Dixon Denham

Dixon Denham (1 January 1786 – 9 June 1828) was an English soldier, explorer of West Central Africa, and ultimately Governor of Sierra Leone.

Dixon Denham was born at Salisbury Square, Fleet Street, London on New Year's Day, 1786, the son of James Denham, a haberdasher, and his wife Eleanor, née Symonds. The youngest of their three sons, Denham was educated at Merchant Taylors' School from 1794 to 1800; on leaving he was articled to a solicitor, but joined the army in 1811.

Initially in the 23rd Royal Welch Fusiliers, and later the 54th Foot, Denham served in the campaigns in Portugal, Spain, France, and Belgium, receiving the Waterloo Medal. Denham was considered a brave soldier, who had carried his wounded commander out of the line of fire at the Battle of Toulouse, and had become a close acquaintance of the Duke of Wellington, with whom he regularly corresponded. At the end of hostilities, Lieutenant Denham served at Cambray and with the occupation of Paris. Placed on half pay in 1818, he travelled for a time in France and Italy. In 1819, Denham entered the Royal Military College, Sandhurst, as a student, intending to become a staff officer in the Senior Department of the Royal Military College. He attracted the favourable attention of the Commandant of the College, Sir Howard Douglas, but became very bored; 'he was the kind of man who must have adventure or he rots', wrote a friend. Alas, he was also domineering, insecure, jealous, and possessed of a mean streak.

Denham had met the explorer Captain George Lyon on the latter's return to London from Africa, and became determined to join the British government's second mission to establish trade links with the west African states. Perhaps because of his influential acquaintances, Denham's wish was granted and, now promoted to Major, he was despatched by Lord Bathurst in the autumn of 1821 to join the other members of the mission, Dr Walter Oudney and Lt. Hugh Clapperton, arriving at Tripoli aboard the schooner Express on 19 November.

Denham brought with him instructions from the Colonial Office indicating that Oudney should remain at Bornu as Vice-Consul, while Denham and Clapperton were to 'explore the Country to the Southward and Eastward of Bornu, principally with a view to tracing the course of the Niger and ascertaining its Embouchure'. For reasons unknown, Denham was detained in Tripoli, and the mission proceeded to Murzuk, in Fezzan, without him on 23 February 1822. Denham eventually left Tripoli on 5 March with an escort of 210 mounted Arab tribesmen, reaching Murzuk only to find his two compatriots in a wretched condition, Clapperton ill of an ague, and Oudney with a severe cold. Moreover, he discovered that the local bey had forbidden their departure from the Fezzan while he was absent on a slave-raiding expedition, a restriction enforced by the removal of the mission's camels. Denham soon returned to Tripoli, to seek further funds, and to persuade the bashaw, Yusuf Karamanli, to provide the essential escort to protect the mission on its journey south to Bornu. He arrived back in Tripoli on 13 June 1822, his departure from the mission unlamented. He had already made himself unpopular, leading Clapperton to write to Sir John Barrow: 'His absence will be no loss to the Mission, and a saving to his country, for Major Denham could not read his sextant, knew not a star in the heavens, and could not take the altitude of the sun'.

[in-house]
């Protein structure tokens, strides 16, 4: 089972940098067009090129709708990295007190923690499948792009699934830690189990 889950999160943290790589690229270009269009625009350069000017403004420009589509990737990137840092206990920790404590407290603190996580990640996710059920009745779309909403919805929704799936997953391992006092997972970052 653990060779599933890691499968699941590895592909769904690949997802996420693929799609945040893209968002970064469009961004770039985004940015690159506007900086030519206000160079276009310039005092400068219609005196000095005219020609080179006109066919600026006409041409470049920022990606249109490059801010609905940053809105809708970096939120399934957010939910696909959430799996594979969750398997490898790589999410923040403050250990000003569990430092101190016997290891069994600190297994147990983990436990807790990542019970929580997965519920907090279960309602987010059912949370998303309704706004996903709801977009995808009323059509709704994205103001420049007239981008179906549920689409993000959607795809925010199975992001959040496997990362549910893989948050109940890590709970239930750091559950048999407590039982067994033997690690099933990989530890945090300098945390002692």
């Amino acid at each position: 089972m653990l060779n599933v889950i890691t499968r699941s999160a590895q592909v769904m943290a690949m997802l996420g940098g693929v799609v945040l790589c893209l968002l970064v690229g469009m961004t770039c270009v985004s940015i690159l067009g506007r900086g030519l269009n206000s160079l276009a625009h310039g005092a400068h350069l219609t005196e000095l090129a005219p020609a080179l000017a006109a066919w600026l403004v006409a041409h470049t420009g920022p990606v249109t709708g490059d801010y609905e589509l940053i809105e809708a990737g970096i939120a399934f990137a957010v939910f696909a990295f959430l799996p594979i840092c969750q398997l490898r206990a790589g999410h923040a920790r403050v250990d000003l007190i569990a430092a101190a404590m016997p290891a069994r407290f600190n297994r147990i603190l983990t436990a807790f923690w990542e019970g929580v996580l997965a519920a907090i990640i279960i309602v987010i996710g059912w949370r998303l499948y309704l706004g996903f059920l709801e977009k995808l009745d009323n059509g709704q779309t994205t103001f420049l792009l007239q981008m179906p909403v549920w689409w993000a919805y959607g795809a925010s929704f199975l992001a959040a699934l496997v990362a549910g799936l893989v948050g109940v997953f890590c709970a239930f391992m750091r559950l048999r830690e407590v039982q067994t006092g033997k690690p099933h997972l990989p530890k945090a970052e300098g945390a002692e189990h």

Denham was to find the bashaw as obdurate as Murzuk's bey. Outraged, he decided to return to London to report the situation to Lord Bathurst and also seek promotion, so that he could return as commanding officer of the expedition. Boarding a ship bound for Marseilles, he warned the bashaw's lieutenants of his government's displeasure when it learned of the bashaw's 'duplicity'. Duly alarmed, the bashaw wrote to him, proposing that the 300 – man escort of a wealthy merchant about to depart for Bornu could, for a fee of 10,000 dollars to be shared with him, be persuaded to protect the mission as well. Denham received the letter while in quarantine in Marseilles. Still very angry, he sent an ill-judged letter to Bathurst complaining of Oudney's incompetence. The missal was not well received in London, and Denham found a letter awaiting him on his return to Tripoli, rebuking him for his lack of diplomacy, although acknowledging the frustrations he had endured. News of Denham's conduct left his compatriots at Murzuk dumbfounded. Oudney wrote a bitter letter of complaint about Denham to Hanmer Warrington, the British Consul in Tripoli, comparing Denham to a snake hidden in the grass. In an unfortunate breach of confidence, Warrington showed the letter to Denham, thereby souring relations within the mission party still further.

This page was last edited on 30 December 2017, at 13:11.
Reference: https://en.wikipedia.org/wiki/Dixon_Denham under CC BY-SA license.

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